- Cities around the world are using optical illusion crosswalks to make drivers slow down.
- The painted crosswalks appear to be three-dimensional ramps or blocks.
- India, Iceland, Germany, the UK, China, and the US have started using them, among others.
- Visit INSIDER’s homepage for more stories.
Road traffic injuries remain one of the leading causes of death around the world, according to the World Health Organisation.
Signs and posted speed limits can warn people to drive carefully, but some countries are taking a creative approach to making roads safer by creating crosswalks that appear three-dimensional. Clever placements of lines and shading on streets can look like raised ramps or blocks, tricking drivers into slowing down.
Here’s how optical illusion crosswalks are helping make roads around the world safer.
A painted crosswalk at St. John’s Wood High Street in Westminster looks like a ramp to oncoming drivers.
Westminster City Council instituted the 3D crosswalk for a year-long trial to see if it would help improve road safety.
The optical illusion works from either direction.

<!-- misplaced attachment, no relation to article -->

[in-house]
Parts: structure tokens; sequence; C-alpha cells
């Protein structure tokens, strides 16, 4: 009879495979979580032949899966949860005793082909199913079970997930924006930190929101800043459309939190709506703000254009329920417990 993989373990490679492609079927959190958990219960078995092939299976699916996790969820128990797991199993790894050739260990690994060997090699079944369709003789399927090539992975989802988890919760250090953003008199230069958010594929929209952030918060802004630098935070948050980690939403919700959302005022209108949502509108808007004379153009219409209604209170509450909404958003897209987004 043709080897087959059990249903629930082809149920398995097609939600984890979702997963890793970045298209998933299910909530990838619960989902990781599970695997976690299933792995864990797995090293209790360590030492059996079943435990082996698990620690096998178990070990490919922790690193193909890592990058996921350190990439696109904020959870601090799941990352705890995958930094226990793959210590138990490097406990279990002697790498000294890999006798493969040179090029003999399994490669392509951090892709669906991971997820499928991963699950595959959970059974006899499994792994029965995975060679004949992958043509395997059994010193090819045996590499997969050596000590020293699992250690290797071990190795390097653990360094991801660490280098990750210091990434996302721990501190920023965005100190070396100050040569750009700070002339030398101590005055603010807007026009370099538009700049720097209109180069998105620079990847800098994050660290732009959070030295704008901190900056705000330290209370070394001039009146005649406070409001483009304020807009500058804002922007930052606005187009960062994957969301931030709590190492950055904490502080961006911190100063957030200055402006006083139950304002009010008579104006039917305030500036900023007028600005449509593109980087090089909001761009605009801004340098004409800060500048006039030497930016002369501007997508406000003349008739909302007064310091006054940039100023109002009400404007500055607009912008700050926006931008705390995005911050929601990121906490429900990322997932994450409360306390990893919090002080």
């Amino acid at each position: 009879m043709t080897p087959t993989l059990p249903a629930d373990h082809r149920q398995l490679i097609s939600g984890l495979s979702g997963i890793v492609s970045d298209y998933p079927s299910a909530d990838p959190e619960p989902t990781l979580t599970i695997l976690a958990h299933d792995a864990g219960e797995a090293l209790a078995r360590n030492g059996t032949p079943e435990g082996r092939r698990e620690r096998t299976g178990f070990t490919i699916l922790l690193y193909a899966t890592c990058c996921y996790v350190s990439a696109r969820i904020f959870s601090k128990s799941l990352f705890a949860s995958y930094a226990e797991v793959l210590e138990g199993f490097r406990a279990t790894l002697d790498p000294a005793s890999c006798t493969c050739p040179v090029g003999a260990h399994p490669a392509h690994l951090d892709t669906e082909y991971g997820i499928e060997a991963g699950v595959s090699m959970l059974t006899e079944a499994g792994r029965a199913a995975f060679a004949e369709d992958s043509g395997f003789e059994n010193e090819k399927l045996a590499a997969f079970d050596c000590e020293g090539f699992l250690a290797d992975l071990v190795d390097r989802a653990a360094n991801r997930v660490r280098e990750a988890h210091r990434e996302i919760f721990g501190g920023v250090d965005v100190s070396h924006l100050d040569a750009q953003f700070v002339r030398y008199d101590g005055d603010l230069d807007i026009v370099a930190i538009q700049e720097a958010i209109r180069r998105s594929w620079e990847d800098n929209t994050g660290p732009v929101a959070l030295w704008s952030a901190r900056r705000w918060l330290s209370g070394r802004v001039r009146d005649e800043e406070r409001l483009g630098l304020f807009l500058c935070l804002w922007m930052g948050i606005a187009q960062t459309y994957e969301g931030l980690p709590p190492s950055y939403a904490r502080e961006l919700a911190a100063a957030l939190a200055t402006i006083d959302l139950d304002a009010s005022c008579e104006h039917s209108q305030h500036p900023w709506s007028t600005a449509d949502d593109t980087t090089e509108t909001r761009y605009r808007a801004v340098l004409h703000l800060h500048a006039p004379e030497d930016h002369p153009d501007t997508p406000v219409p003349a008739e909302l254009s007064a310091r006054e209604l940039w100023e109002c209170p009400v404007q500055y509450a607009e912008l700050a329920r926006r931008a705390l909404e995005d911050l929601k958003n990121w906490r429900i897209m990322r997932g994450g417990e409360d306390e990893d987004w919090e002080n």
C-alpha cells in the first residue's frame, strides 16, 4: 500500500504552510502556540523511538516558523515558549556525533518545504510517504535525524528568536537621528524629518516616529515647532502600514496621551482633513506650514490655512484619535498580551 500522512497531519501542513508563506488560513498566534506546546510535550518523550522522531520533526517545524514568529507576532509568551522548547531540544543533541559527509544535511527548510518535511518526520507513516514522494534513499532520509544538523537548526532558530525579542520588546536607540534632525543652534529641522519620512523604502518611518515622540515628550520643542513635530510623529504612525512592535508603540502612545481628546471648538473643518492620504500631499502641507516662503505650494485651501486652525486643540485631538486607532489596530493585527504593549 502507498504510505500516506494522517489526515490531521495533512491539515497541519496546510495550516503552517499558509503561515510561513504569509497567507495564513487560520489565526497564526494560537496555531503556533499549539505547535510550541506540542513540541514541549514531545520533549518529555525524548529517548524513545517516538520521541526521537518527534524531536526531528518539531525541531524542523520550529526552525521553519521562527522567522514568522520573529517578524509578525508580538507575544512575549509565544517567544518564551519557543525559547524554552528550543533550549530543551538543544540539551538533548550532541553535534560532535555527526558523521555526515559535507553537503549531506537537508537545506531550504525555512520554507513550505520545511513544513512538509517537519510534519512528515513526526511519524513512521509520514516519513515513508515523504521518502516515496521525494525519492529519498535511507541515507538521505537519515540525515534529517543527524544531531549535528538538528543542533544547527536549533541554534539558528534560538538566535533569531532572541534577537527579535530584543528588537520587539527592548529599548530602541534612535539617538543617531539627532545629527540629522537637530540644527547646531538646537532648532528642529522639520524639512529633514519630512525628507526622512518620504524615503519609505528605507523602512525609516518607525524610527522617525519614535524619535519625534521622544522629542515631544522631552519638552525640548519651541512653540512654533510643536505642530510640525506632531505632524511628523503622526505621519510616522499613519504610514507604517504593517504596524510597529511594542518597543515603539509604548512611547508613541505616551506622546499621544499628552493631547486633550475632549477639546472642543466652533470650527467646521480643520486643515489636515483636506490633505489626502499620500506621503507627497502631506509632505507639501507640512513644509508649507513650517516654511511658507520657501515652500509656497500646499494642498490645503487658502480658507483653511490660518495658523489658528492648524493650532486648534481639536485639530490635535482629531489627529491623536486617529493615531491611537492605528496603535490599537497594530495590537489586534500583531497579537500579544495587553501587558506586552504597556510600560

Officials hope that the 3D effect will make drivers think they’re about to go over a ramp and slow down.
In Lianyungang, Jiangsu province of China, pedestrians use a crosswalk that appears to rise off the pavement.
The pattern uses yellow and blue shading to create the illusion.
The “zebra crossing” appears three-dimensional.
Beijing and Shanghai have also begun implementing the pop-up crosswalks.
A crosswalk in Schmalkalden, Germany, looks like it’s floating in midair.
The crosswalk is located in the Walperloh district of central Germany.
It was created by graffiti artist Alexander Frank.
The lines look like blocks of cement, but it’s just paint.
Isafjordur, Iceland, has a 3D crosswalk, too.
The crosswalk was created by Vegamálun GÍH, a road-painting company.
The small fishing town’s narrow residential streets require driving with care.
India was one of the first places to use the optical illusion to slow down drivers.
India’s union minister of road transport and highways, Nitin Gadkari, tweeted about the plan to use “virtual speed breakers” in 2016.
The cleverly-designed crosswalks can help reduce traffic accidents.
Business Insider’s Chris Weller wrote that painted 3D crosswalks are a “smart solution because they only require small amounts of money to change people’s actions in major ways.“
They have made their way to the US, as well, thanks to two elementary school students.
Two students at Brooks Elementary School in Medford, Massachusetts, worked with the city’s bureaucracy through an organisation called the Center for Citizenship to create the crosswalk.
“Books don’t teach you this,” Medford’s mayor Stephanie Burke told CBS Boston of the students’ efforts.
“Civic engagement is just something you see happen, you see success, and then you try to emulate it and do more,” she said.
- Read more:
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